In June of 2012, attorneys for several former NFL players, current players, and their families sued the organization alleging that the NFL intentionally hid information about the extent and nature of injuries experienced by players. From concussions to Alzheimer’s, the players and their families accuse the NFL of not adequately preventing such injuries and for failing to adequately compensate when the injuries occurred. In August of 2013, both sides have reached a settlement, with almost a quarter of a billion dollar settlement. At this point, the court is still evaluating the adequacy of the settlement given the injuries alleged and the need to ensure that the settlement will last for the players and their families.
This case is simply the culmination of what has been brewing in the sport of football for years. More attention has been paid to the danger that can be inflicted when boys play football. These injuries have not only affected professional players but also high school and college players as well. In recent years, there have been numerous instances of head injuries and death resulting from playing. According to the New York Times, since 1997 more than 50 young people have been killed or suffered serious head injuries.
The most common injury that players suffer is head injury caused by repeated trauma. Emergency room statistics show that the largest number of sports-related injuries come from football for adults and is second among children 14 years and younger. Statistics show that the majority of such injuries come from playing defense, usually with tackling and blocking. These moves were found to be about 67.8 percent of the total number of football injuries since 1977, according to the American Association of Neurological Surgeons. Spine injuries are also common and mostly occur during football games.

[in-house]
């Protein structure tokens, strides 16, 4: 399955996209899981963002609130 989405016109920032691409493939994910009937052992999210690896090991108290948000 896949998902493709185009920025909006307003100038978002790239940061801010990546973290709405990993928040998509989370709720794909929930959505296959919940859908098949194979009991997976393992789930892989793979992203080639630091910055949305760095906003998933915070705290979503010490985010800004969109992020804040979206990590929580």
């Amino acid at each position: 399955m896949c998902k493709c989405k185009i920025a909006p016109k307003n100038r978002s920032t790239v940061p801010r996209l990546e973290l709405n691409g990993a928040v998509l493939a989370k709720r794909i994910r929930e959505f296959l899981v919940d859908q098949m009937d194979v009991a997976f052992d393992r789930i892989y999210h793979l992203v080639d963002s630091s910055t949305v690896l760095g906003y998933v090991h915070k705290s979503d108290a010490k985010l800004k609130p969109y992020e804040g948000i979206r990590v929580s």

The most common type of head injury for sports is a concussion. With concussions, the brain is shaken upon impact within the skull. Along with injury to the brain, damage to nerve fibers can result. There are several grades of concussion injuries and the injuries can range from a headache, memory loss, and loss of consciousness. It is important that an athlete completely recover before returning to their sport. If they sustain a second concussion before complete recovery, more serious injuries can occur including death. New rules for high school football require doctors to clear an athlete before they can return to play.
As a result of the growing awareness of the long-term injuries, football as a sport among youth is declining. Some schools have banned any contact in non-official school sports. A national youth football league has limited full speed contact in practice for players. No doubt this sport will be forced to evolve if it wants to continue its popularity as an American pastime.
This article is for general informational purposes only and is not to be construed as legal advice. Do not rely on the above information as all cases are different and different laws apply to different cases. Consult an attorney in your area for further guidance.